Iveragh Peninsula

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Location map of the Iveragh Peninsula

The Iveragh Peninsula (Irish: Uíbh Ráthach) is located in County Kerry in Ireland. It is the largest peninsula in southwestern Ireland. A mountain range, the MacGillycuddy's Reeks, lies in the centre of the peninsula. Carrauntoohil, its highest mountain, is also the highest peak in Ireland.

Towns on the peninsula include Killorglin, Cahersiveen, Ballinskelligs, Portmagee, Waterville, Caherdaniel, Sneem and Kenmare.

The Ring of Kerry, a popular tourist trail, circles the coastlines as well as the Skellig Ring, beginning and ending at Killarney, just east of the peninsula.

Valentia Island lies off the northwestern tip of the peninsula. It is connected with the peninsula by a bridge at Portmagee village, but it can also be reached by ferry crossing between Renard Point on the mainland and Knightstown on the island.[1]

The Skellig Islands lie about 12 kilometres (7.5 statute miles or 6.4 nautical miles) off the west coast and are known for their monastic buildings and bird life. Since 2015 the filming of Star Wars has brought many new tourists to the area.[2]

Kerry Geopark[3] is a community initiative on the Iveragh Peninsula which aims to promote geotourism in this area of high geological importance. Some of the interest features are Kenmare Bay (a drowned river valley or ria), signs of past glaciation and volcanic activity and 400-million-year-old fossilised tetrapod tracks.[4]

Cloghanecarhan, a ringfort with ogham stone, is a National Monument; as is Leacanabuaile, a stone ringfort (cashel).

Loher Cashel, a stone ringfort (caiseal) is located at the western edge of Iveragh.[5]

The Iveragh Peninsula has also been home to the Kerry International Dark-Sky Reserve since 2014.

Beach at Rossbeigh in the Dingle Bay

Gaeltacht[edit]

The Iveragh Gaeltacht or Gaeltacht Uíbh Ráthaigh is one of the smallest of the Gaeltachts. The main town is Baile an Sceilg and smaller villages and townlands include Dún Géagáin, Cíllin Liath, Lóthar and Cuan an Chaisleáin. It is sparsely populated and According to the 2016 Census, there were 1,753 people over the age of three living in the Iveragh Gaeltacht, With only 6.9% claiming to speak Irish on a daily basis outside the education system.[6] This makes it the 5th weakest Gaeltacht out of 26 in Ireland by rate of daily speakers.

The Iveragh Gaeltacht was one of the strongest in the country at one point. People of all classes spoke the language, with over 93% of the population monolingual Irish speakers in the 1850s.[7] The entire Peninsula was designated as a Gaeltacht when they were first drawn in the 1920s.[8] By the 1980s the percentage of people able to speak Irish in the official Gaeltacht area that was drawn in 1956[9] was around 60% and has remained at about that level ever since.[10] A comprehensive linguistic study of the Gaeltachts published in 2007 recommended that the Iveragh Gaeltacht be categorized as a class C Gaeltacht.[11]

Map of the Iveragh Gaeltacht (Gaeltacht Ciarraí Theas)

The percentage of daily speakers along with the population have been falling consistently. Between 1956 and 2011 the population of the Iveragh Gaeltacht declined from 3,036 to 1,795. A decrease of 41%. This is Despite a 67% increase of the Irish population in that same timeframe. Many of the townlands in the centre of the peninsula where much of the Gaeltacht is located are uninhabitated. The lack of basic services is cited as one of the main reasons for the dramatic decline in population and by extension the irish speaking population. The lack of many Gaelscoileanna in the area is probably another reason for the decline of the Irish language.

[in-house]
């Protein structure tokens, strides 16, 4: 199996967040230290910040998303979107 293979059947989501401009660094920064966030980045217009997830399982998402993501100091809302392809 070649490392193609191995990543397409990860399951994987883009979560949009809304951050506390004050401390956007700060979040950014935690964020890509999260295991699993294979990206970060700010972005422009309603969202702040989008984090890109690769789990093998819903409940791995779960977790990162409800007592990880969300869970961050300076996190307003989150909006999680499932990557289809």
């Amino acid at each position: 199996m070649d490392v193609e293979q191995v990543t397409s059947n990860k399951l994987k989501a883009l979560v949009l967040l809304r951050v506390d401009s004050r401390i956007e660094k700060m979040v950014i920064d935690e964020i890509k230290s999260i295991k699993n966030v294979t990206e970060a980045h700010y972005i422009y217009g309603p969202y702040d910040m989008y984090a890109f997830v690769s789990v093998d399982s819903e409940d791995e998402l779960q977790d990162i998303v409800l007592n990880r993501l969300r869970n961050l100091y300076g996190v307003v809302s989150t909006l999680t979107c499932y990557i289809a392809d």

"Comhchoiste Ghaeltacht Uíbh Ráthaigh" is a community group established in 1998 to act as an umbrella for the development groups in the 5 Gaeltacht areas on the Iveragh Peninsula.  The organisation is involved in many things including promoting the Irish language and developing community projects.[7]

See also[edit]

Further reading[edit]

  • John Crowley and John Sheehan (2009). The Iveragh Peninsula: A Cultural Atlas of the Ring of Kerry, 2009. Cork University Press. ISBN 978-1-85918-430-1.

Sources[edit]

[10]

References[edit]

  1. ^ "Valentia Island Car Ferry". Valentia Island. Retrieved 2020-11-21.
  2. ^ Clarke, Vivienne. "Kerry tourism feels the force of the Star Wars effect". The Irish Times. Retrieved 2020-11-21.
  3. ^ www.discoverireland.ie https://www.discoverireland.ie/kerry/kerry-geopark. Retrieved 2020-11-21. Missing or empty |title= (help)
  4. ^ "Tetrapod Trackway". Valentia Island. Retrieved 2020-11-21.
  5. ^ "Loher Stone Fort". www.theringofkerry.com. Retrieved 2020-11-21.
  6. ^ "Irish Language and the Gaeltacht - CSO - Central Statistics Office". www.cso.ie. Retrieved 2020-11-21.
  7. ^ a b "Gaeltacht". Visit Ballinskelligs. Retrieved 2020-11-21.
  8. ^ Ni Bhrádaigh, Emer; McCarron, Stephen; Walsh, John; Duffy, Patrick (January 2007). "Using gis to map the evolution of the gaeltacht". Irish Geography. 40 (1): 99–108. doi:10.1080/00750770709555889. ISSN 0075-0778.
  9. ^ Book (eISB), electronic Irish Statute. "electronic Irish Statute Book (eISB)". www.irishstatutebook.ie. Retrieved 2020-11-21.
  10. ^ a b O'Keeffe, Brendan; O'Sullivan, Shane (2017), "Gaeltacht Uíbh Ráthaigh – Prófíl Dhéimeagrafach agus Socheacnamaíochta Socio-Economic and Demographic Profile. Údarás na Gaeltachta" (PDF), Gaeltacht Uíbh Ráthaigh – Prófíl Dhéimeagrafach agus Socheacnamaíochta Socio-Economic and Demographic Profile. Údarás na Gaeltachta (1)
  11. ^ "COMPREHENSIVE LINGUISTIC STUDY OF THE USE OF IRISH IN THE GAELTACHT" (PDF). The Department of Community, Rural and Gaeltacht Affairs: 60. 2007. |first= missing |last= (help)

External links[edit]

Coordinates: 51°53′46″N 10°01′44″W / 51.89611°N 10.02889°W / 51.89611; -10.02889